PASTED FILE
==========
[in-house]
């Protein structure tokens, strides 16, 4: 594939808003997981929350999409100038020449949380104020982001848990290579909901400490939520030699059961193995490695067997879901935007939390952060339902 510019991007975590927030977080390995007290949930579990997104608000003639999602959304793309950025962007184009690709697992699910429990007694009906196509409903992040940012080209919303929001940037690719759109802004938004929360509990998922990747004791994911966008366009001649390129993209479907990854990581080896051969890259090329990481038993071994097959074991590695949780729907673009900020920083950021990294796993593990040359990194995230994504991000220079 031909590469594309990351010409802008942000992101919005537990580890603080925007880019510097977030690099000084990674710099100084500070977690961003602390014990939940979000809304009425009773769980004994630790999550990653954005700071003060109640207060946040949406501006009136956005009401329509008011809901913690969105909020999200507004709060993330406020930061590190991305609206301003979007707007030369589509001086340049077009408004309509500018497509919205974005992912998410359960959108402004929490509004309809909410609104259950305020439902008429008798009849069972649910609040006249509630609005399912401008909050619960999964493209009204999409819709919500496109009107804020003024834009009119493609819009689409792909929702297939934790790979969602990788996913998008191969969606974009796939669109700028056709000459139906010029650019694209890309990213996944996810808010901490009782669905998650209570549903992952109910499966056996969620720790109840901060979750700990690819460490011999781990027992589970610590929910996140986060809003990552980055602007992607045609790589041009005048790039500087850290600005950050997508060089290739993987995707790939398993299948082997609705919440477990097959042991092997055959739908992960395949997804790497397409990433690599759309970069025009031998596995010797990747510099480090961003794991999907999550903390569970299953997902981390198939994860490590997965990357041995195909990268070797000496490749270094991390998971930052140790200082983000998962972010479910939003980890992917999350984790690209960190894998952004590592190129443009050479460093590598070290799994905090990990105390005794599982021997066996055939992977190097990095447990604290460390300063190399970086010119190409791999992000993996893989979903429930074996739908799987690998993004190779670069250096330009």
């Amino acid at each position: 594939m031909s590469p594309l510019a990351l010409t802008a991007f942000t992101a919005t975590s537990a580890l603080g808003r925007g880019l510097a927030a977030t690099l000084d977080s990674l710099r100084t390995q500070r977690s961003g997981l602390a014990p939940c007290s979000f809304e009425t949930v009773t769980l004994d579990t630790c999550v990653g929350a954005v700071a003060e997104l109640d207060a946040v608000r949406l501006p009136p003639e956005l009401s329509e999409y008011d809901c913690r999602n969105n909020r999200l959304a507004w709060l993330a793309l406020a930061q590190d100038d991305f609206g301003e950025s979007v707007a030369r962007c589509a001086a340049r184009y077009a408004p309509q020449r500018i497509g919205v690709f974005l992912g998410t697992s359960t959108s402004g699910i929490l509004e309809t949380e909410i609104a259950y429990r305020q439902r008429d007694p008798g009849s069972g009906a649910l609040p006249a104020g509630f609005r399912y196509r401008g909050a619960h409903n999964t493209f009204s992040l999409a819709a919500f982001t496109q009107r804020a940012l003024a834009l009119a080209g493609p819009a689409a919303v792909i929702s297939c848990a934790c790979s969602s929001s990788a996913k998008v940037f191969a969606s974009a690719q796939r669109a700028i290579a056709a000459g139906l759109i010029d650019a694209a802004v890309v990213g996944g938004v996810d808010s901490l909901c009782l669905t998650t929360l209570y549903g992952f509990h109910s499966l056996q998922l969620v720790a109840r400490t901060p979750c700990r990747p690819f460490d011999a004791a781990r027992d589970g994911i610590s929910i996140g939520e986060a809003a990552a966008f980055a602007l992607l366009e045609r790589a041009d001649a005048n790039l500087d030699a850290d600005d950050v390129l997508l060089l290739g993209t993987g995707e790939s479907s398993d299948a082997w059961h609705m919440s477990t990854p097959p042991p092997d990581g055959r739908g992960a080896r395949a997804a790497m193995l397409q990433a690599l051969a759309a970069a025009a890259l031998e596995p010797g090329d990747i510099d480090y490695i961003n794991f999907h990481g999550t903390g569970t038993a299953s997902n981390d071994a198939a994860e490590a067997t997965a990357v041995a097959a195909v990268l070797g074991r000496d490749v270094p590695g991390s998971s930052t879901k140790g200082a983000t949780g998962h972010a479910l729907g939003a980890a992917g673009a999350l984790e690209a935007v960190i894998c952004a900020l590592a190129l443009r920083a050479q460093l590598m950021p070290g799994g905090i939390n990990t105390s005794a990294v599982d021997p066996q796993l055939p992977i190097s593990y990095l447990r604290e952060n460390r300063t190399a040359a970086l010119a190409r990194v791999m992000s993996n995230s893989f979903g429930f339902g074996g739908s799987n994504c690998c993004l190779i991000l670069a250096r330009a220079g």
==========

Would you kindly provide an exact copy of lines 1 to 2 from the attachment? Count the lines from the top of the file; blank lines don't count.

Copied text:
[in-house]
């Protein structure tokens, strides 16, 4: 594939808003997981929350999409100038020449949380104020982001848990290579909901400490939520030699059961193995490695067997879901935007939390952060339902 510019991007975590927030977080390995007290949930579990997104608000003639999602959304793309950025962007184009690709697992699910429990007694009906196509409903992040940012080209919303929001940037690719759109802004938004929360509990998922990747004791994911966008366009001649390129993209479907990854990581080896051969890259090329990481038993071994097959074991590695949780729907673009900020920083950021990294796993593990040359990194995230994504991000220079 031909590469594309990351010409802008942000992101919005537990580890603080925007880019510097977030690099000084990674710099100084500070977690961003602390014990939940979000809304009425009773769980004994630790999550990653954005700071003060109640207060946040949406501006009136956005009401329509008011809901913690969105909020999200507004709060993330406020930061590190991305609206301003979007707007030369589509001086340049077009408004309509500018497509919205974005992912998410359960959108402004929490509004309809909410609104259950305020439902008429008798009849069972649910609040006249509630609005399912401008909050619960999964493209009204999409819709919500496109009107804020003024834009009119493609819009689409792909929702297939934790790979969602990788996913998008191969969606974009796939669109700028056709000459139906010029650019694209890309990213996944996810808010901490009782669905998650209570549903992952109910499966056996969620720790109840901060979750700990690819460490011999781990027992589970610590929910996140986060809003990552980055602007992607045609790589041009005048790039500087850290600005950050997508060089290739993987995707790939398993299948082997609705919440477990097959042991092997055959739908992960395949997804790497397409990433690599759309970069025009031998596995010797990747510099480090961003794991999907999550903390569970299953997902981390198939994860490590997965990357041995195909990268070797000496490749270094991390998971930052140790200082983000998962972010479910939003980890992917999350984790690209960190894998952004590592190129443009050479460093590598070290799994905090990990105390005794599982021997066996055939992977190097990095447990604290460390300063190399970086010119190409791999992000993996893989979903429930074996739908799987690998993004190779670069250096330009």